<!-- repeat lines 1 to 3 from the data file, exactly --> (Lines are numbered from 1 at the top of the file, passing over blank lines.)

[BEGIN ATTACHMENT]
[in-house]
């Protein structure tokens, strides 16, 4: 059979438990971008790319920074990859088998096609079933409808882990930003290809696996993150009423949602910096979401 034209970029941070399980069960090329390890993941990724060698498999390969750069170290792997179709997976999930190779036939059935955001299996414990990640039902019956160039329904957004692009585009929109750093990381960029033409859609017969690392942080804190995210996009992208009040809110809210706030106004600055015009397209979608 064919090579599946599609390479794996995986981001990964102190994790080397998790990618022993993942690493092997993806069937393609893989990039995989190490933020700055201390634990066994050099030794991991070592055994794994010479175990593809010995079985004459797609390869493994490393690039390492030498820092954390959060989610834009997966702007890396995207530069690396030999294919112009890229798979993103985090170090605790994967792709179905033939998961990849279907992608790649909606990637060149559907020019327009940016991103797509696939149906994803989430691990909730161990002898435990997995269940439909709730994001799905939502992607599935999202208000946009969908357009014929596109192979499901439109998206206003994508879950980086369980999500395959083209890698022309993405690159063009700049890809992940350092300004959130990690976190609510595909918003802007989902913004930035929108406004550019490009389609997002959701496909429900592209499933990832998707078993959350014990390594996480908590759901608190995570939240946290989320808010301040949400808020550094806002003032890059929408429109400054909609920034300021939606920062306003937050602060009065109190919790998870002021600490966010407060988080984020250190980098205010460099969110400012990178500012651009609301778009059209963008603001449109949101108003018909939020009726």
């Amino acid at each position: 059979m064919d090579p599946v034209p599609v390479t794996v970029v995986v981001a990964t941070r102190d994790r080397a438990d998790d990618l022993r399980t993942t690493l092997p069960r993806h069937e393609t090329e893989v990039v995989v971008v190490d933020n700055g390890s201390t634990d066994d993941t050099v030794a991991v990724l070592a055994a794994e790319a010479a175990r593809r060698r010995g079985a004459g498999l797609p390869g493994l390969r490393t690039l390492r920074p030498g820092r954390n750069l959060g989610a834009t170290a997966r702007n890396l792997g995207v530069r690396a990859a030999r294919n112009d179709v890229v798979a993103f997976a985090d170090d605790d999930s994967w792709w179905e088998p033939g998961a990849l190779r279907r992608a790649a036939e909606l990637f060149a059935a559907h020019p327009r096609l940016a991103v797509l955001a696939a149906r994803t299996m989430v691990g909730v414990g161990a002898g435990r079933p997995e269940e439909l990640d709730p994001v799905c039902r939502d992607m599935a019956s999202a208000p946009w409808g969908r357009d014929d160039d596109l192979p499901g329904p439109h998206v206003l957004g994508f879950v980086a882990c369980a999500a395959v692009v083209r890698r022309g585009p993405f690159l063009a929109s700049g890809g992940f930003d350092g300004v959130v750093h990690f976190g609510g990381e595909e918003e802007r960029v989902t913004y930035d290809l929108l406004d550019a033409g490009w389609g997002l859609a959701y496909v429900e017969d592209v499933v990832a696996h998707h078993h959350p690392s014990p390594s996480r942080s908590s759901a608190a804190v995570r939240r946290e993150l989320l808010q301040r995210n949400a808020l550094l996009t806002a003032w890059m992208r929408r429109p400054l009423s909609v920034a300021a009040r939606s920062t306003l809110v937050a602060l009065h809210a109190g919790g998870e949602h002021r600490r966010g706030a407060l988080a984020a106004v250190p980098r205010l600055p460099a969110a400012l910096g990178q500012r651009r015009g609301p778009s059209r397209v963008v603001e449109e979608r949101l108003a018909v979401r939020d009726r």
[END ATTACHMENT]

[in-house]
């Protein structure tokens, strides 16, 4: 059979438990971008790319920074990859088998096609079933409808882990930003290809696996993150009423949602910096979401 034209970029941070399980069960090329390890993941990724060698498999390969750069170290792997179709997976999930190779036939059935955001299996414990990640039902019956160039329904957004692009585009929109750093990381960029033409859609017969690392942080804190995210996009992208009040809110809210706030106004600055015009397209979608 064919090579599946599609390479794996995986981001990964102190994790080397998790990618022993993942690493092997993806069937393609893989990039995989190490933020700055201390634990066994050099030794991991070592055994794994010479175990593809010995079985004459797609390869493994490393690039390492030498820092954390959060989610834009997966702007890396995207530069690396030999294919112009890229798979993103985090170090605790994967792709179905033939998961990849279907992608790649909606990637060149559907020019327009940016991103797509696939149906994803989430691990909730161990002898435990997995269940439909709730994001799905939502992607599935999202208000946009969908357009014929596109192979499901439109998206206003994508879950980086369980999500395959083209890698022309993405690159063009700049890809992940350092300004959130990690976190609510595909918003802007989902913004930035929108406004550019490009389609997002959701496909429900592209499933990832998707078993959350014990390594996480908590759901608190995570939240946290989320808010301040949400808020550094806002003032890059929408429109400054909609920034300021939606920062306003937050602060009065109190919790998870002021600490966010407060988080984020250190980098205010460099969110400012990178500012651009609301778009059209963008603001449109949101108003018909939020009726």
């Amino acid at each position: 059979m064919d090579p599946v034209p599609v390479t794996v970029v995986v981001a990964t941070r102190d994790r080397a438990d998790d990618l022993r399980t993942t690493l092997p069960r993806h069937e393609t090329e893989v990039v995989v971008v190490d933020n700055g390890s201390t634990d066994d993941t050099v030794a991991v990724l070592a055994a794994e790319a010479a175990r593809r060698r010995g079985a004459g498999l797609p390869g493994l390969r490393t690039l390492r920074p030498g820092r954390n750069l959060g989610a834009t170290a997966r702007n890396l792997g995207v530069r690396a990859a030999r294919n112009d179709v890229v798979a993103f997976a985090d170090d605790d999930s994967w792709w179905e088998p033939g998961a990849l190779r279907r992608a790649a036939e909606l990637f060149a059935a559907h020019p327009r096609l940016a991103v797509l955001a696939a149906r994803t299996m989430v691990g909730v414990g161990a002898g435990r079933p997995e269940e439909l990640d709730p994001v799905c039902r939502d992607m599935a019956s999202a208000p946009w409808g969908r357009d014929d160039d596109l192979p499901g329904p439109h998206v206003l957004g994508f879950v980086a882990c369980a999500a395959v692009v083209r890698r022309g585009p993405f690159l063009a929109s700049g890809g992940f930003d350092g300004v959130v750093h990690f976190g609510g990381e595909e918003e802007r960029v989902t913004y930035d290809l929108l406004d550019a033409g490009w389609g997002l859609a959701y496909v429900e017969d592209v499933v990832a696996h998707h078993h959350p690392s014990p390594s996480r942080s908590s759901a608190a804190v995570r939240r946290e993150l989320l808010q301040r995210n949400a808020l550094l996009t806002a003032w890059m992208r929408r429109p400054l009423s909609v920034a300021a009040r939606s920062t306003l809110v937050a602060l009065h809210a109190g919790g998870e949602h002021r600490r966010g706030a407060l988080a984020a106004v250190p980098r205010l600055p460099a969110a400012l910096g990178q500012r651009r015009g609301p778009s059209r397209v963008v603001e449109e979608r949101l108003a018909v979401r939020d009726r």